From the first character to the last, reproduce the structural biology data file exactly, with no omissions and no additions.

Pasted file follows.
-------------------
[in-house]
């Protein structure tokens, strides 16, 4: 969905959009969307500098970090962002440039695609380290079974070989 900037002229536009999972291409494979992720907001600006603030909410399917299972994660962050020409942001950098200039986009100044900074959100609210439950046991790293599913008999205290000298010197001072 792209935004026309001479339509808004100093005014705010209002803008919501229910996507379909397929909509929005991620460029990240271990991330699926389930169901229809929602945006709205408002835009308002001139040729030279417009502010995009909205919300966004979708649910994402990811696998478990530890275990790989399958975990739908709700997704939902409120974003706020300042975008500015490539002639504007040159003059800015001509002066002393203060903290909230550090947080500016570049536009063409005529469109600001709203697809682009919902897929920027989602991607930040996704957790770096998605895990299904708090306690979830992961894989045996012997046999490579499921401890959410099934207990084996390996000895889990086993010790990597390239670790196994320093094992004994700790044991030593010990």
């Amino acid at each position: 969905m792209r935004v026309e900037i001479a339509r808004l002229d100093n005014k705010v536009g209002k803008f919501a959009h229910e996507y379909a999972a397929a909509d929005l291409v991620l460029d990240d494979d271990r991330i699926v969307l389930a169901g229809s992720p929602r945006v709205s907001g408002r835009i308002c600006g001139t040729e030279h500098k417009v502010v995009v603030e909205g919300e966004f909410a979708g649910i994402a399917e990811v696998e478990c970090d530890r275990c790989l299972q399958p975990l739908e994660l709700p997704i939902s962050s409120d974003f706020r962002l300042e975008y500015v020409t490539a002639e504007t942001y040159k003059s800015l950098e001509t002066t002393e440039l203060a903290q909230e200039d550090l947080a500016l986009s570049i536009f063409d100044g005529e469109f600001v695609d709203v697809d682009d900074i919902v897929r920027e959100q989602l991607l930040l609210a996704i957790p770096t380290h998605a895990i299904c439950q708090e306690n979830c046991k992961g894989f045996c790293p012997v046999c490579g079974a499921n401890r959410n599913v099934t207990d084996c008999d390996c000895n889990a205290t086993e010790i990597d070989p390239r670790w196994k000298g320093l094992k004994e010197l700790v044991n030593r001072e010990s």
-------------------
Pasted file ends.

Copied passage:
[in-house]
């Protein structure tokens, strides 16, 4: 969905959009969307500098970090962002440039695609380290079974070989 900037002229536009999972291409494979992720907001600006603030909410399917299972994660962050020409942001950098200039986009100044900074959100609210439950046991790293599913008999205290000298010197001072 792209935004026309001479339509808004100093005014705010209002803008919501229910996507379909397929909509929005991620460029990240271990991330699926389930169901229809929602945006709205408002835009308002001139040729030279417009502010995009909205919300966004979708649910994402990811696998478990530890275990790989399958975990739908709700997704939902409120974003706020300042975008500015490539002639504007040159003059800015001509002066002393203060903290909230550090947080500016570049536009063409005529469109600001709203697809682009919902897929920027989602991607930040996704957790770096998605895990299904708090306690979830992961894989045996012997046999490579499921401890959410099934207990084996390996000895889990086993010790990597390239670790196994320093094992004994700790044991030593010990």
């Amino acid at each position: 969905m792209r935004v026309e900037i001479a339509r808004l002229d100093n005014k705010v536009g209002k803008f919501a959009h229910e996507y379909a999972a397929a909509d929005l291409v991620l460029d990240d494979d271990r991330i699926v969307l389930a169901g229809s992720p929602r945006v709205s907001g408002r835009i308002c600006g001139t040729e030279h500098k417009v502010v995009v603030e909205g919300e966004f909410a979708g649910i994402a399917e990811v696998e478990c970090d530890r275990c790989l299972q399958p975990l739908e994660l709700p997704i939902s962050s409120d974003f706020r962002l300042e975008y500015v020409t490539a002639e504007t942001y040159k003059s800015l950098e001509t002066t002393e440039l203060a903290q909230e200039d550090l947080a500016l986009s570049i536009f063409d100044g005529e469109f600001v695609d709203v697809d682009d900074i919902v897929r920027e959100q989602l991607l930040l609210a996704i957790p770096t380290h998605a895990i299904c439950q708090e306690n979830c046991k992961g894989f045996c790293p012997v046999c490579g079974a499921n401890r959410n599913v099934t207990d084996c008999d390996c000895n889990a205290t086993e010790i990597d070989p390239r670790w196994k000298g320093l094992k004994e010197l700790v044991n030593r001072e010990s």